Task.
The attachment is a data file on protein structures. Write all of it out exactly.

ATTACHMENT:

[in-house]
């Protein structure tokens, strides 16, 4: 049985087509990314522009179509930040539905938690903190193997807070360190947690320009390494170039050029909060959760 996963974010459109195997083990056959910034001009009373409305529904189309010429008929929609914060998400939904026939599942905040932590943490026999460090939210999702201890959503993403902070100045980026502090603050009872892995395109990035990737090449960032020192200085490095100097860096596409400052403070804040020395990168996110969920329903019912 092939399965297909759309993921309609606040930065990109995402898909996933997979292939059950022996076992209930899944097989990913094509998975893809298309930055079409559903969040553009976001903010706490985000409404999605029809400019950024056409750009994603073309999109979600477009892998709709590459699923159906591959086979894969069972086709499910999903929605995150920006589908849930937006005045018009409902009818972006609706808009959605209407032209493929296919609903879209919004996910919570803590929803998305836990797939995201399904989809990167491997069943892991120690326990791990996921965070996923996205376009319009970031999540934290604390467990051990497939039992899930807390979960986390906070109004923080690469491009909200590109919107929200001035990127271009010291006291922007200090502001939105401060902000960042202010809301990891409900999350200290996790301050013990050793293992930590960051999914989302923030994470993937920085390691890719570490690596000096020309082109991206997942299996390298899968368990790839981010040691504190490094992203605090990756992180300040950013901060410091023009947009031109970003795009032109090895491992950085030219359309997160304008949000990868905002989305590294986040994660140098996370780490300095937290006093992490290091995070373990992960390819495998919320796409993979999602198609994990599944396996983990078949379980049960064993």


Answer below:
[in-house]
């Protein structure tokens, strides 16, 4: 049985087509990314522009179509930040539905938690903190193997807070360190947690320009390494170039050029909060959760 996963974010459109195997083990056959910034001009009373409305529904189309010429008929929609914060998400939904026939599942905040932590943490026999460090939210999702201890959503993403902070100045980026502090603050009872892995395109990035990737090449960032020192200085490095100097860096596409400052403070804040020395990168996110969920329903019912 092939399965297909759309993921309609606040930065990109995402898909996933997979292939059950022996076992209930899944097989990913094509998975893809298309930055079409559903969040553009976001903010706490985000409404999605029809400019950024056409750009994603073309999109979600477009892998709709590459699923159906591959086979894969069972086709499910999903929605995150920006589908849930937006005045018009409902009818972006609706808009959605209407032209493929296919609903879209919004996910919570803590929803998305836990797939995201399904989809990167491997069943892991120690326990791990996921965070996923996205376009319009970031999540934290604390467990051990497939039992899930807390979960986390906070109004923080690469491009909200590109919107929200001035990127271009010291006291922007200090502001939105401060902000960042202010809301990891409900999350200290996790301050013990050793293992930590960051999914989302923030994470993937920085390691890719570490690596000096020309082109991206997942299996390298899968368990790839981010040691504190490094992203605090990756992180300040950013901060410091023009947009031109970003795009032109090895491992950085030219359309997160304008949000990868905002989305590294986040994660140098996370780490300095937290006093992490290091995070373990992960390819495998919320796409993979999602198609994990599944396996983990078949379980049960064993």